Trouble with Subtraction after ADC

Discussion in 'Embedded Systems and Microcontrollers' started by SteveO, Nov 26, 2009.

  1. SteveO

    Thread Starter Active Member

    May 15, 2008
    33
    0
    Hi all,

    Using PIC16F688. The idea of the program is to take two ADC inputs (AN6/AN7) and subtract the values. If AN6 > AN7 turn RA0 high, if not turn it low.

    However my code does not perform as expected. It only sets RA0 high if the two voltages on AN6 & AN7 are very close to one another. When either is significantly higher than the other the pin is low.

    I have checked and both conversions seem to working properly so I believe it is in my subtraction, end of code. If anyone has any ideas where I might be going wrong it would be greatly appreciated.

    Thanks.

    Code:

    Code ( (Unknown Language)):
    1. #include <htc.h>
    2. #include <math.h>
    3. #include <stdio.h>
    4. #define _XTAL_FREQ 4000000
    5. //#define bitset(var,bitno) (var|=1<<bitno)
    6. //#define bitclr(var,bitno) (var&=~(1<<bitno))
    7.  
    8.  
    9.  
    10. __CONFIG(INTIO & WDTDIS & PWRTEN & MCLRDIS & UNPROTECT & UNPROTECT & BORDIS);
    11.  
    12. void main(void){
    13.    
    14.     int x = 0;
    15.     int IRone = 0;      //AN6/RC2
    16.     int IRtwo = 0;      //AN7/RC3
    17.     int IRdiff = 0;     //for difference in IR measurements
    18.     PORTA = 0x00;       // PORTA low
    19.     PORTC = 0x00;       // PORTC low
    20.     CMCON0 = 0x07;      // turn off comparators
    21.     ADCON0 = 0b10011001;        //turn on ADC AN6 selected - right justified
    22.     ADCON1 = 0b00010000;        //ADC clock select FOSC/8 - 2us @ 4Mhz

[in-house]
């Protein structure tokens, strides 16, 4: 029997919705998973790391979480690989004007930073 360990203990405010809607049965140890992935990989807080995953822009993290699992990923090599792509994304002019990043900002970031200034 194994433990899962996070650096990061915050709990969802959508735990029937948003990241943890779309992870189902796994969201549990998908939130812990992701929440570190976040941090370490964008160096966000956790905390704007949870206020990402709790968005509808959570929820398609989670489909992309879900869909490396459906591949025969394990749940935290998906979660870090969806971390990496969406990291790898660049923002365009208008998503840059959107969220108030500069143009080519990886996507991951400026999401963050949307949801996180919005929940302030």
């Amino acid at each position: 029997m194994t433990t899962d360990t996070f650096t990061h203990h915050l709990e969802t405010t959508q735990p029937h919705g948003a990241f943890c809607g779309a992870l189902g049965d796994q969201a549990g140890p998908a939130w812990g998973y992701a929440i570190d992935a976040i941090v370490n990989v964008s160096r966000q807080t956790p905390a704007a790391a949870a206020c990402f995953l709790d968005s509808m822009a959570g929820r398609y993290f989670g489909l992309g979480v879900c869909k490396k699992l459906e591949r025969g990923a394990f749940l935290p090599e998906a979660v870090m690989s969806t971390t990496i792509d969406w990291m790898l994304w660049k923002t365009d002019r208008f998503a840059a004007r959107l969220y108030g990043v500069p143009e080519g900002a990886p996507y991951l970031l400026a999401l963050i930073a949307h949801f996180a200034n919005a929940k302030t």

23.  
    24.     TRISA = 0x00;               //Port A outputs
    25.     TRISC = 0b00001100;         //RC2 + RC3 input pins (AN6/AN7)
    26.     ANSEL = 0b11000000;         //AN6/AN7 selected as analogue input pins
    27.  
    28.     ADIE = 1;       //enable ADC interrupt
    29.     ADIF = 0;       //ensure ADC interrupt flag is cleared
    30.    
    31.     while(1){
    32.  
    33.         ADCON0 = 0b10011001;        //ADC ON - AN6
    34.         ADCON0 = 0b10011011;        //ADC GO - AN6     
    35.             while(ADIF = 0){        //wait for ADC interrupt flag
    36.                 _delay(1);
    37.             }
    38.         ADIF = 0;                   //clear ADC interrupt flag
    39.         IRone = (ADRESH*256) + ADRESL;      //calc IRone - right justified
    40.  
    41.         ADCON0 = 0b10011101;        //ADC ON - AN7
    42.         ADCON0 = 0b10011111;        //ADC GO - AN7
    43.            
    44.             while(ADIF == 0){       //wait for ADC to finish
    45.                 _delay(1);
    46.             }
    47.         ADIF = 0;                   //clear ADC interrupt flag
    48.         IRtwo = (ADRESH*256) + ADRESL;      //calc IRtwo - right justified
    49.        
    50.         IRdiff = IRone - IRtwo;
    51.        
    52.         if(IRdiff >= 0){
    53.             PORTA = 0b00000001;
    54.                 for(x = 0; x <=13; x++){
    55.                     __delay_ms(20);
    56.                 }
    57.         }
    58.         else{
    59.             PORTA = 0b00000000;
    60.         }
    61.     }
    62. }
     
  2. kevins

    New Member

    Nov 26, 2009
    2
    0
    Looking at your calculation '(ADRESH*256) + ADRESL', I suspect that ADRESH is an unsigned char or other 8-bit value, which means the multiplication may overflow an 8-bit range. Try casting it to a integer for your calculations: -

    e.g. IRone/IRtwo = (int)ADRESH * 256 + ADRESL;
     
  3. SteveO

    Thread Starter Active Member

    May 15, 2008
    33
    0
    Thanks Kevins.

    Haven't thought about that but makes good sense. I'll look into this when I get home this evening and let you know my results.

    Thanks again.
     
  4. SteveO

    Thread Starter Active Member

    May 15, 2008
    33
    0
    Apparently not the problem, but definitely a good suggestion, thanks again though Kevin.

    After I had some time to do some more trouble shooting, it is right after I change channels on the ADC to AN7 by the code below that things start to get flaky:
    Code ( (Unknown Language)):
    1.         ADCON0 = 0b10011101;        //ADC ON - AN7
    2.             __delay_ms(2);
    3.         ADCON0 = 0b10011111;        //ADC GO - AN7